Wednesday, May 19, 2010

Obama no help to zombie Republicans or rightwing Senators

Well, the big primary day is over and the bloviating is gassing up the place. This, from the AP's Charles Babbington, is just short of ridiculous.

WASHINGTON – Voters rejected one of President Barack Obama's hand-picked candidates and forced another into a runoff, the latest sign that his political capital is slipping beneath a wave of anti-establishment anger.

Sen. Arlen Specter became the fourth Democrat in seven months to lose a high-profile race despite the president's active involvement, raising doubts about Obama's ability to help fellow Democrats in this November's elections.

The first three candidates fell to Republicans. But Specter's loss Tuesday to Rep. Joe Sestak in Pennsylvania's Democratic senatorial primary cast doubts on Obama's influence and popularity even within his own party — and in a battleground state, no less.

Of course, it's possible that Democrats will fare better than expected this fall. And there's only so much that any president can do to help other candidates, especially in a non-presidential election year.

Still, Obama's poor record thus far could hurt his legislative agenda if Democratic lawmakers decide they need some distance from him as they seek re-election in what is shaping up as a pro-Republican year. Conversely, it might embolden Republican lawmakers and candidates who oppose him.

Embolden them? What have they done for two years but oppose his agenda. Nevertheless, his agenda -- one shared with Harry Reid, Nancy Pelosi and the majority of Dems in Congress, seems to have done pretty well thus far, with historic healthcare legislation and financial regulatory legislation that could pass this month.

But more to the point, sure, Specter was Obama's "hand-picked candidate," though I'd argue that Specter picked himself and forced Obama to support him in exchange for his vote on health care. What, though, has Obama lost when an 80-year old life-long Republican loses a Democratic primary to a Democrat who has a better chance of winning in the fall?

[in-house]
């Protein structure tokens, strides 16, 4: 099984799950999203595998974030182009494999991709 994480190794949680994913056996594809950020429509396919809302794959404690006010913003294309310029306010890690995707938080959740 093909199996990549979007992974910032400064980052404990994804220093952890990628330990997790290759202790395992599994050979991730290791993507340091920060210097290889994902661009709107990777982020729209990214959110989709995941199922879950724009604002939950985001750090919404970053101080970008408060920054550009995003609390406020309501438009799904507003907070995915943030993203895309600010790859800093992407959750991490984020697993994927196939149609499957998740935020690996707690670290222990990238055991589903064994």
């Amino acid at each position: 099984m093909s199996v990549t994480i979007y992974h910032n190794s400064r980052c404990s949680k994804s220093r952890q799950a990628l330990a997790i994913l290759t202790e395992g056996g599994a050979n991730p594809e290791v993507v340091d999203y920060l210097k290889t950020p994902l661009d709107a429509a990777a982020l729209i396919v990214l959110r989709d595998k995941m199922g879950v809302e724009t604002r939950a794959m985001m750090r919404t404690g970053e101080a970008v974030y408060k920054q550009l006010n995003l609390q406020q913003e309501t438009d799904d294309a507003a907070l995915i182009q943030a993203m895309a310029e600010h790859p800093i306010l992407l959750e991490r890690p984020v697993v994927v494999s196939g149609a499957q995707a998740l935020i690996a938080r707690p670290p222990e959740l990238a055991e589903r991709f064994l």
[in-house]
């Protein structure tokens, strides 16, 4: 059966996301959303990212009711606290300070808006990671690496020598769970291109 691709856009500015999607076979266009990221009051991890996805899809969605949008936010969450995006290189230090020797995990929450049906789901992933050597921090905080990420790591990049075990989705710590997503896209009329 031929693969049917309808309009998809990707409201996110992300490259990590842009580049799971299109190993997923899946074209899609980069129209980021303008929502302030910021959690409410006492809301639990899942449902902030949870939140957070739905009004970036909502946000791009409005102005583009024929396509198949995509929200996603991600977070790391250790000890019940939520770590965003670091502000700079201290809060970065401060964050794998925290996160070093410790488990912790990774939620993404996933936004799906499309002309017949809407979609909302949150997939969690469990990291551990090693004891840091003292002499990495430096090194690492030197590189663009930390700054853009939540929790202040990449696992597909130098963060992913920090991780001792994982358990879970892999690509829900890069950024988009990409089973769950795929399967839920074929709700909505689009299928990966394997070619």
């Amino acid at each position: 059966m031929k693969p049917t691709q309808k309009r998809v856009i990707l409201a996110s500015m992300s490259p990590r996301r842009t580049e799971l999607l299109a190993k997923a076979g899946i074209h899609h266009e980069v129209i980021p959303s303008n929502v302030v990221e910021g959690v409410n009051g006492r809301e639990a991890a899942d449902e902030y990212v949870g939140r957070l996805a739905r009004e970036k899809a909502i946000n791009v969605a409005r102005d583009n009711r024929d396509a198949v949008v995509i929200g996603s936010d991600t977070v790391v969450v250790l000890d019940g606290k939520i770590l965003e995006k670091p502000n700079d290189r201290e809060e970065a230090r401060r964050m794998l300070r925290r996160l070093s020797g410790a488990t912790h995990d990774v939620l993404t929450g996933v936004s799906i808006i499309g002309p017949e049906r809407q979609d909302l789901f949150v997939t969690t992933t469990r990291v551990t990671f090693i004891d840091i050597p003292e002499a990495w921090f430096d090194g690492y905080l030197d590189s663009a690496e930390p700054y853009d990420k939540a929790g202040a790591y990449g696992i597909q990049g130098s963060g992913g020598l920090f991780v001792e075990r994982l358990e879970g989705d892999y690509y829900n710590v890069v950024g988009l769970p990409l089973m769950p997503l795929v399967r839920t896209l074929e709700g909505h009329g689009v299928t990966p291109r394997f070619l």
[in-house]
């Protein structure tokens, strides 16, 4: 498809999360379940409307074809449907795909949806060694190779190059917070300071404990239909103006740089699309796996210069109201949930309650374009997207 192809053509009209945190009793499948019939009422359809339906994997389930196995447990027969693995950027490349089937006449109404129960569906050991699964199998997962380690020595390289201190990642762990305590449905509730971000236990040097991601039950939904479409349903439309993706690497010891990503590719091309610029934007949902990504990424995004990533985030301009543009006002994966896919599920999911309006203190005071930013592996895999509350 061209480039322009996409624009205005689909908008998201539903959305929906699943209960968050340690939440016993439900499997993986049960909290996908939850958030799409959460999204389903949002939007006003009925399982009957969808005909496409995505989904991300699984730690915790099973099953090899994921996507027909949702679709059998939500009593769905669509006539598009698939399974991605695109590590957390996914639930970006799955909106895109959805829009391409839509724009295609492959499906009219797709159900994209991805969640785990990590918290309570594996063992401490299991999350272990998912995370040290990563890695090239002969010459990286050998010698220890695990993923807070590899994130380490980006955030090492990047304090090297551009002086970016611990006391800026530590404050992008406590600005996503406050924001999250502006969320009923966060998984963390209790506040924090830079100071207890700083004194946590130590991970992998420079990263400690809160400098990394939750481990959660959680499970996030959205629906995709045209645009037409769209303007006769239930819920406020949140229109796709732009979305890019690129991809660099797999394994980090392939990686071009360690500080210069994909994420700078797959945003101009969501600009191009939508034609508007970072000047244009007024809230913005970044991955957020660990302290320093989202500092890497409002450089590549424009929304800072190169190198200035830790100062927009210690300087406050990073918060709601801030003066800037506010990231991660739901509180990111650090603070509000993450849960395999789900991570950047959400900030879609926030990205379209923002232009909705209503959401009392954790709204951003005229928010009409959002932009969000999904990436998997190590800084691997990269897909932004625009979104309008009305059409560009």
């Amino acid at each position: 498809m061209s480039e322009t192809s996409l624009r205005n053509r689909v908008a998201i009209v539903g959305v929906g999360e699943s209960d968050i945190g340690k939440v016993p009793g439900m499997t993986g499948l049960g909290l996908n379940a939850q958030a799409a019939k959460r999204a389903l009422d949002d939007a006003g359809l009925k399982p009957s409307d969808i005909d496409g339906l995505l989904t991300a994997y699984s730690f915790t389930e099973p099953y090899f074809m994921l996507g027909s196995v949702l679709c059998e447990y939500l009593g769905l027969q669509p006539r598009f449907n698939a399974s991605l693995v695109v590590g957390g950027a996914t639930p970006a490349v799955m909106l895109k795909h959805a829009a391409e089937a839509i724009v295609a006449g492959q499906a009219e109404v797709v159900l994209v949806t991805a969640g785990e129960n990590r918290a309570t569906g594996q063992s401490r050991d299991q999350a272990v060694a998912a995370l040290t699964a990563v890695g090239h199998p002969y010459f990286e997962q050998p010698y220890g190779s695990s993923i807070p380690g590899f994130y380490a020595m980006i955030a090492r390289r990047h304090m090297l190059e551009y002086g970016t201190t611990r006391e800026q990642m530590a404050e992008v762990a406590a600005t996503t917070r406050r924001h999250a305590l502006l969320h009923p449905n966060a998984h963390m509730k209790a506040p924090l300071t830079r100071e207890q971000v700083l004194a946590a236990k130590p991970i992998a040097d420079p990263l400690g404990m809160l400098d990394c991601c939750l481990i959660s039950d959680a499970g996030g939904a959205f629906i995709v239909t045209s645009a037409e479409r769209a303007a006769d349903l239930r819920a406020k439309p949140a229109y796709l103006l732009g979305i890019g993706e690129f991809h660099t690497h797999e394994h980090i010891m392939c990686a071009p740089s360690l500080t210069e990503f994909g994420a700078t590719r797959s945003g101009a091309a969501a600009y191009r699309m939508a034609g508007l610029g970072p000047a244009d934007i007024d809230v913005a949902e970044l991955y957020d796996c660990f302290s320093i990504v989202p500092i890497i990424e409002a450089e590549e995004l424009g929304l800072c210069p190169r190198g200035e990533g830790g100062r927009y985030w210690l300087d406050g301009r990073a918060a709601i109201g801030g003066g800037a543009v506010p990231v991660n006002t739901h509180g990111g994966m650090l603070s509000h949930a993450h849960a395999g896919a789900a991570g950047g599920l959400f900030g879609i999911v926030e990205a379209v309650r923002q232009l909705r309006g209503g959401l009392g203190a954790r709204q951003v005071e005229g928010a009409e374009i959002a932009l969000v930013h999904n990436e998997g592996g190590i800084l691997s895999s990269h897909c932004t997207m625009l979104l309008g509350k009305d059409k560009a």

Oh, and Obama's other FAIL?

Creating another bruise for Obama and the Democratic establishment Tuesday, Sen. Blanche Lincoln was forced into a runoff in Arkansas' Democratic senatorial primary. Obama supports her bid for a third term, but he is not as closely associated with her campaign as he was with Specter's.

Hate to point this out, but Blanche opposed the president's (and the party's) most important legislative agenda. Seeing her lose to a more progressive candidate can't sting too much for David Axelrod, I'm thinking. The fact that she's now facing a run-off is sweeter still since she won't be able to back off on derivatives reform. And, by the way, how much could Obama help in a state that went for McCain in 2008?

Sure, Obama "backed" Specter and Lincoln. The truth is, I can't think of a single instance of a sitting president not "backing" the incumbent in his party when that incumbent faced a primary challenge. You don't slap legislators whose votes you need, primary or not.

This to me, is the deeper analysis then discussions of "coattails."

But then, across Pennsylvania, Kentucky, and Arkansas, Democratic turnout clearly exceeded that of the GOP despite the much-noted zeal of the Tea Partiers. In Kentucky, Conway won with just 44 percent of the Democratic Senate primary vote, but he still managed to pull down 20,000 more votes than Tea Party favorite Rand Paul, who won the GOP Senate primary with 59 percent of the vote and the lion's share of the press coverage for the past three months.

Unions come out of Tuesday's elections with bragging rights not just in Pennsylvania's 12th but also in Arkansas, a state whose work force is almost entirely non-union. Infuriated by Lincoln's opposition to its top legislative priority, the Employee Free Choice Act, several unions, including the Communications Workers and the Steelworkers, decided to show Lincoln's fellow senatorial waverers that there would be a price to pay for opposing the linchpin of labor's legislative agenda.

The AFL-CIO geared up its Working America program, which uses a door-to-door canvass in working-class neighborhoods to enroll voters in the federation's political campaigns. By Tuesday, Working America organizers had canvassed 27 Arkansas towns, knocked on 82,000 doors, and made over 200,000 phone calls to voters. Meanwhile, it, along with non-AFL-CIO member unions such as the Service Employees, spent millions of dollars on anti-Lincoln ads. At 1 a.m. Wednesday, with 94 percent of precincts reporting, Lincoln was pulling down just 45 percent of the vote to Halter's 43 percent, forcing them into a June runoff, and demonstrating labor's capacity to punish anti-labor Democrats in virtually any political terrain.



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